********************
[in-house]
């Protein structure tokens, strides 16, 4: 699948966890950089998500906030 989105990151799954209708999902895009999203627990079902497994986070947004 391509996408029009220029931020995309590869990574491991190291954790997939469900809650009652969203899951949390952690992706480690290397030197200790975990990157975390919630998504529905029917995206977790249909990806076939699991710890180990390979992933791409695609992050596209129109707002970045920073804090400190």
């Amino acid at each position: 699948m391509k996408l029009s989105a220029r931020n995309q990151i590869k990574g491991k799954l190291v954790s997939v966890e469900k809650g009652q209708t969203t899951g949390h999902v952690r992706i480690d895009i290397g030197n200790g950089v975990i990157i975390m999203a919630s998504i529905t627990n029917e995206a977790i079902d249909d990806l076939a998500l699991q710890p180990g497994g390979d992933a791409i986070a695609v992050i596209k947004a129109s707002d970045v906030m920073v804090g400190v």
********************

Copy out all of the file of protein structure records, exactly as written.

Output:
[in-house]
């Protein structure tokens, strides 16, 4: 699948966890950089998500906030 989105990151799954209708999902895009999203627990079902497994986070947004 391509996408029009220029931020995309590869990574491991190291954790997939469900809650009652969203899951949390952690992706480690290397030197200790975990990157975390919630998504529905029917995206977790249909990806076939699991710890180990390979992933791409695609992050596209129109707002970045920073804090400190």
């Amino acid at each position: 699948m391509k996408l029009s989105a220029r931020n995309q990151i590869k990574g491991k799954l190291v954790s997939v966890e469900k809650g009652q209708t969203t899951g949390h999902v952690r992706i480690d895009i290397g030197n200790g950089v975990i990157i975390m999203a919630s998504i529905t627990n029917e995206a977790i079902d249909d990806l076939a998500l699991q710890p180990g497994g390979d992933a791409i986070a695609v992050i596209k947004a129109s707002d970045v906030m920073v804090g400190v």